Every 20th-century U.S. history class covers World War II. However, the 1943 attack by white sailors on Mexican Americans, Filipinos, and African Americans in Los Angeles, known as the Zoot Suit Riots, gets little mention. Author Margarita Engle uses free verse to bring this history to life through a wide range of characters. The story centers on a family of cannery workers in Los Angeles. During the Zoot Suit Riots (which Engle refers to as the Sailor Riots) we also hear from reporters, police, and sailors. Although all but one are fictionalized, their stories provide a bottom-up history for middle to high school readers, beginning with the Sleepy Lagoon Murder in 1942 and ending with the 1948 Supreme Court ruling about interracial marriage in Perez v. Sharp.
Jazz Owls by Margarita Engle
Published by Simon and Schuster on May 8, 2018
Genres: Historical Fiction, Latinx, Poetry, Racism
Reading Level: Grades 6-8, High School
Review Source: Rethinking Schools
Also by this author: The Sky Painter, Hurricane Dancers, Drum Dream Girl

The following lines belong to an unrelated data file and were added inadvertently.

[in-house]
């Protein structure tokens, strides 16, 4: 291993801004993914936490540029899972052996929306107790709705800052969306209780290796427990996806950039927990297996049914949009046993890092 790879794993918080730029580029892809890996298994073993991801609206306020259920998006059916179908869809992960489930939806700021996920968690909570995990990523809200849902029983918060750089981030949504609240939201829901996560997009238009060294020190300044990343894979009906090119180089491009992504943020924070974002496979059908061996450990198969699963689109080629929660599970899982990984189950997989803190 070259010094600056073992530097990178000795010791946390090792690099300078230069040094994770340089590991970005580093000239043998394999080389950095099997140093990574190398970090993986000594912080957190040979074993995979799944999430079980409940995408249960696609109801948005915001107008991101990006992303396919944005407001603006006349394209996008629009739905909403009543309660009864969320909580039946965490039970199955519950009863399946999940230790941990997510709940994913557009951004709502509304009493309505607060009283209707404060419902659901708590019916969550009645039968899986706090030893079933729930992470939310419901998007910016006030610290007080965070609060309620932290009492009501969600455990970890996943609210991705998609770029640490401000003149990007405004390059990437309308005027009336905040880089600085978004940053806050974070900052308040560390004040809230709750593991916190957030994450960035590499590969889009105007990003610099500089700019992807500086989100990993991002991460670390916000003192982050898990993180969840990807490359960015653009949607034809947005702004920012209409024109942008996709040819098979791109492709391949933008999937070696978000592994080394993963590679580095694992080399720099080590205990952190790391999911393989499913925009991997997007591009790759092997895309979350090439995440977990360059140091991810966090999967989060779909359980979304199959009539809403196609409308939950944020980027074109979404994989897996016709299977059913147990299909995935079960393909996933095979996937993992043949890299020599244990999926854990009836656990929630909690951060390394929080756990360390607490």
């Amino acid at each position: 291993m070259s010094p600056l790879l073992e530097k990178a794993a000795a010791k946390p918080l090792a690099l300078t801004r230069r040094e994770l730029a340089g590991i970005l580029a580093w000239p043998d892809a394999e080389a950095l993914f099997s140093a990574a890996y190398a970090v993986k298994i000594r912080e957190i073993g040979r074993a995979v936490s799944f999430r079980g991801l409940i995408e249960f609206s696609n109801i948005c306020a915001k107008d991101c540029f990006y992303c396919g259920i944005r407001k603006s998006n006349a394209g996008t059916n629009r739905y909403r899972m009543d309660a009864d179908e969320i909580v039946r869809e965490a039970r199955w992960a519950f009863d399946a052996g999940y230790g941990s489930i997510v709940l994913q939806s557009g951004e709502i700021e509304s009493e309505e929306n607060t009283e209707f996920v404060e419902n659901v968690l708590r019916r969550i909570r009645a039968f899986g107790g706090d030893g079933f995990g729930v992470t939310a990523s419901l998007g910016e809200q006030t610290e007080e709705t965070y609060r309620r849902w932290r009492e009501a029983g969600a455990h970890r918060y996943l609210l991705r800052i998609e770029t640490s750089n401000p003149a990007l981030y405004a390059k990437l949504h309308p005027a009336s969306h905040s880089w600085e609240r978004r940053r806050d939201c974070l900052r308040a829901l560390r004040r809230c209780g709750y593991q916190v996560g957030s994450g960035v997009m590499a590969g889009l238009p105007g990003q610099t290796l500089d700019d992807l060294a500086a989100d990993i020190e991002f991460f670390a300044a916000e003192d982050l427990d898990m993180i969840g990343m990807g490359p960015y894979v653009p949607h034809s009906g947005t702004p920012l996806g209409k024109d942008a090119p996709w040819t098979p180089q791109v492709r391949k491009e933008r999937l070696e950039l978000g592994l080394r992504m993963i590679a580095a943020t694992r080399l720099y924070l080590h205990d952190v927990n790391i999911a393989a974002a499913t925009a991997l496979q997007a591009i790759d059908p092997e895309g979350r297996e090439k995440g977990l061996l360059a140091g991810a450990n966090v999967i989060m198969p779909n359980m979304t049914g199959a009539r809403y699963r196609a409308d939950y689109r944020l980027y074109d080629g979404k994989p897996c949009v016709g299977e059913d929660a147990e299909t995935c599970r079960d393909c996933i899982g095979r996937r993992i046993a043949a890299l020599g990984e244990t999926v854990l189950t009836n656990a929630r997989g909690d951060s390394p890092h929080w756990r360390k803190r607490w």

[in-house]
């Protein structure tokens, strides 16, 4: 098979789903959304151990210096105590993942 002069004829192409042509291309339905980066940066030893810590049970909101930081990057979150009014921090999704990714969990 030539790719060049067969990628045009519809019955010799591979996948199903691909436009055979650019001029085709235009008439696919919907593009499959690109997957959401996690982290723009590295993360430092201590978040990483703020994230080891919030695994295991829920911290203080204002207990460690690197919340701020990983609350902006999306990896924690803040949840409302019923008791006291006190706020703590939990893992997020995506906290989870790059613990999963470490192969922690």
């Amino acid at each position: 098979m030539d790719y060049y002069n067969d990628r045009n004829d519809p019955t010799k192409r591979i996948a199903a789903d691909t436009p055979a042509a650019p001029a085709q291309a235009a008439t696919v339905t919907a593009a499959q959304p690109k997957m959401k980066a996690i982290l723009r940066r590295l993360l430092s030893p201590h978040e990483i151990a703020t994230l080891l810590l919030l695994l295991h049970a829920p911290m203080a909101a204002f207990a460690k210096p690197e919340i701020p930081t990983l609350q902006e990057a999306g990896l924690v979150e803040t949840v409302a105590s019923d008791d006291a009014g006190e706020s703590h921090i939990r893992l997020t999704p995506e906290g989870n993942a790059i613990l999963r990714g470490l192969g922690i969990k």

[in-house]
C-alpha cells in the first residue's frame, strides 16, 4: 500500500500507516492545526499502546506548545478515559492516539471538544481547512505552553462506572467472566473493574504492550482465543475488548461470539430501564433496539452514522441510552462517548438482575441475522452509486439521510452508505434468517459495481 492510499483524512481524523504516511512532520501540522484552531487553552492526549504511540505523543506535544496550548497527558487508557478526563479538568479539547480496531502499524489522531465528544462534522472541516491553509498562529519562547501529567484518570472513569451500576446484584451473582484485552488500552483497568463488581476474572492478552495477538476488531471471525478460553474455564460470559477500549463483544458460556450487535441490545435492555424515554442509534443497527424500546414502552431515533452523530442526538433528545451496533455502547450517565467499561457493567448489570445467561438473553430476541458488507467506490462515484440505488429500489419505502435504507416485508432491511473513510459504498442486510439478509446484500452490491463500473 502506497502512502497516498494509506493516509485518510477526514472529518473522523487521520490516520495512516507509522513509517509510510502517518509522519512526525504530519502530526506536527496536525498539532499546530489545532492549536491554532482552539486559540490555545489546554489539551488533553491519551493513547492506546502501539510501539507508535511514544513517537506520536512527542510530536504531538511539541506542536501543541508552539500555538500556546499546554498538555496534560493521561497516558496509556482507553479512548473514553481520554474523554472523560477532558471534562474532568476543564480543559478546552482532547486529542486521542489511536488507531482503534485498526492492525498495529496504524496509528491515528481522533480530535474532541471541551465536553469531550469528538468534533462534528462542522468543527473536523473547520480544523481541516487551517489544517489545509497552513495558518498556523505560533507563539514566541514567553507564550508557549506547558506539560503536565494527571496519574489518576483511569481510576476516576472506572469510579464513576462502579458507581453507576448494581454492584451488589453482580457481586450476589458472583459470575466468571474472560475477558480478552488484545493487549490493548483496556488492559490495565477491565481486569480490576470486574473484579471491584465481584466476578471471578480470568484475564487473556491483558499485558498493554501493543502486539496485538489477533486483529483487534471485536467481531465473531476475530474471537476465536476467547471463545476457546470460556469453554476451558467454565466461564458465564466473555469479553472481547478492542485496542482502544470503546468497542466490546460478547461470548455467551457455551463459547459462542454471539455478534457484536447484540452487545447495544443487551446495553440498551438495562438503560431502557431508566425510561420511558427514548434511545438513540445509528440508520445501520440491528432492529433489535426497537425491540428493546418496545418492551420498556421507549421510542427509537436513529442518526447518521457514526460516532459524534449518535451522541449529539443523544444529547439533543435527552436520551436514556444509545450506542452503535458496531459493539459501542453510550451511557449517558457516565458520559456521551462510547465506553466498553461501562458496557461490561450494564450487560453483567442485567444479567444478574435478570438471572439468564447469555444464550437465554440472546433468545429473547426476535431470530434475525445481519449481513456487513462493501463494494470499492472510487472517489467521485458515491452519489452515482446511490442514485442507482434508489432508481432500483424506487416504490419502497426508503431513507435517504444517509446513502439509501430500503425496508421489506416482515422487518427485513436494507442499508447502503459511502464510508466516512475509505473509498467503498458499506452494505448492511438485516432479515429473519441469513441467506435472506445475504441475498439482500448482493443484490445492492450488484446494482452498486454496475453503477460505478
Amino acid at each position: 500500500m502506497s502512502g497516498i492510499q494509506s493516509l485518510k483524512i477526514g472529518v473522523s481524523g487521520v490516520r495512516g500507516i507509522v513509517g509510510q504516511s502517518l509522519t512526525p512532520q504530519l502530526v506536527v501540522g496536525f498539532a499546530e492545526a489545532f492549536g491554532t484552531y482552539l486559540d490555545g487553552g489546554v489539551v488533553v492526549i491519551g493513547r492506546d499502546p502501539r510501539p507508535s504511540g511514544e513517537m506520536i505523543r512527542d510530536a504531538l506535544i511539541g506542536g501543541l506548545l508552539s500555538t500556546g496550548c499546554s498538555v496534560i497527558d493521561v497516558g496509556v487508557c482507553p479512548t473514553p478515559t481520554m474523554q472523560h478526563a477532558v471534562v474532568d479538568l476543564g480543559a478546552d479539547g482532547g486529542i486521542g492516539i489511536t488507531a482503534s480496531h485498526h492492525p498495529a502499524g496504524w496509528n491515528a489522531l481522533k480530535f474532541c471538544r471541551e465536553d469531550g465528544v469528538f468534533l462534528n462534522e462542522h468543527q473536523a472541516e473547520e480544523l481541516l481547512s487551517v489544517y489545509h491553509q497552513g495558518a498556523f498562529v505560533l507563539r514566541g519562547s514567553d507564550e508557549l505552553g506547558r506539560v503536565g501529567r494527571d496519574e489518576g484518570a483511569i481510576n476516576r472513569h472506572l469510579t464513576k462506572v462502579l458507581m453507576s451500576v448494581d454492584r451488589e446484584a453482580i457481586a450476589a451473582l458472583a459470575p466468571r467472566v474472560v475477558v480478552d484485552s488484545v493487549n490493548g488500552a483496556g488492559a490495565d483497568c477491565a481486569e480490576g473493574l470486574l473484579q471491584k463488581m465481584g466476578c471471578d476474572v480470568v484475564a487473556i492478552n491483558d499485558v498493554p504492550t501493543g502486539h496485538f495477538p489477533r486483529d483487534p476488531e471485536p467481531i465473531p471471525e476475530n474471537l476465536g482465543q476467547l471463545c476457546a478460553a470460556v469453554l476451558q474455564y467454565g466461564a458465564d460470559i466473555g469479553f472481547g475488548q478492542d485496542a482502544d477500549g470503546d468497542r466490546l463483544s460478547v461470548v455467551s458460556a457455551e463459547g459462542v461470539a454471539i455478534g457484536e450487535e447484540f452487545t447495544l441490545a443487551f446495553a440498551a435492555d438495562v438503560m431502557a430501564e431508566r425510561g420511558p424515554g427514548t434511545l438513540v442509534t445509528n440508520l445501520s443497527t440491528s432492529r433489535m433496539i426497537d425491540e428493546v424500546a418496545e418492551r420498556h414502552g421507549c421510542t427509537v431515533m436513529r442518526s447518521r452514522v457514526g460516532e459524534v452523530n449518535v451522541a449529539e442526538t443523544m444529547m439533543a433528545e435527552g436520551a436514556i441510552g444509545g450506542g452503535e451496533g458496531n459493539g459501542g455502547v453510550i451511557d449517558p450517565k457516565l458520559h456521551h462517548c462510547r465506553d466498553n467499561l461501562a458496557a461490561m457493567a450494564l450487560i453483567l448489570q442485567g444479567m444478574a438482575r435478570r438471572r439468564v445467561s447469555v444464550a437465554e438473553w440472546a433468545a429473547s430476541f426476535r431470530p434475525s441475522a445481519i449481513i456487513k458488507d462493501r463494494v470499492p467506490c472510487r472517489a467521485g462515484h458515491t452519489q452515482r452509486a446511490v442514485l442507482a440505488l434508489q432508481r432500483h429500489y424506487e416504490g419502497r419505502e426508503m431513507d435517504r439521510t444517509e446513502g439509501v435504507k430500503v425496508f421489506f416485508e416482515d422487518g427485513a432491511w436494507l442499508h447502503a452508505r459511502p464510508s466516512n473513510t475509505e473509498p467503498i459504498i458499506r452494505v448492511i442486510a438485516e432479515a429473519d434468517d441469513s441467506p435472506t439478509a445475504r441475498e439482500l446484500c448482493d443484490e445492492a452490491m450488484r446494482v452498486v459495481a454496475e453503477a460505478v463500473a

Publisher's Synopsis: From the Young People’s Poet Laureate Margarita Engle comes a searing novel in verse about the Zoot Suit Riots of 1943.
Thousands of young Navy sailors are pouring into Los Angeles on their way to the front lines of World War II. They are teenagers, scared, longing to feel alive before they have to face the horrors of battle. Hot jazz music spiced with cool salsa rhythms calls them to dance with the local Mexican American girls, who jitterbug all night before working all day in the canneries. Proud to do their part for the war effort, these Jazz Owl girls are happy to dance with the sailors—until the blazing summer night when racial violence leads to murder.
Suddenly the young white sailors are attacking these girls’ brothers and boyfriends. The cool, loose zoot suits they wear are supposedly the reason for the violence—when in reality these boys are viciously beaten and arrested simply because of the color of their skin.
In soaring images and powerful poems, this is the breathtaking story of what became known as the Zoot Suit Riots as only Margarita Engle could tell it.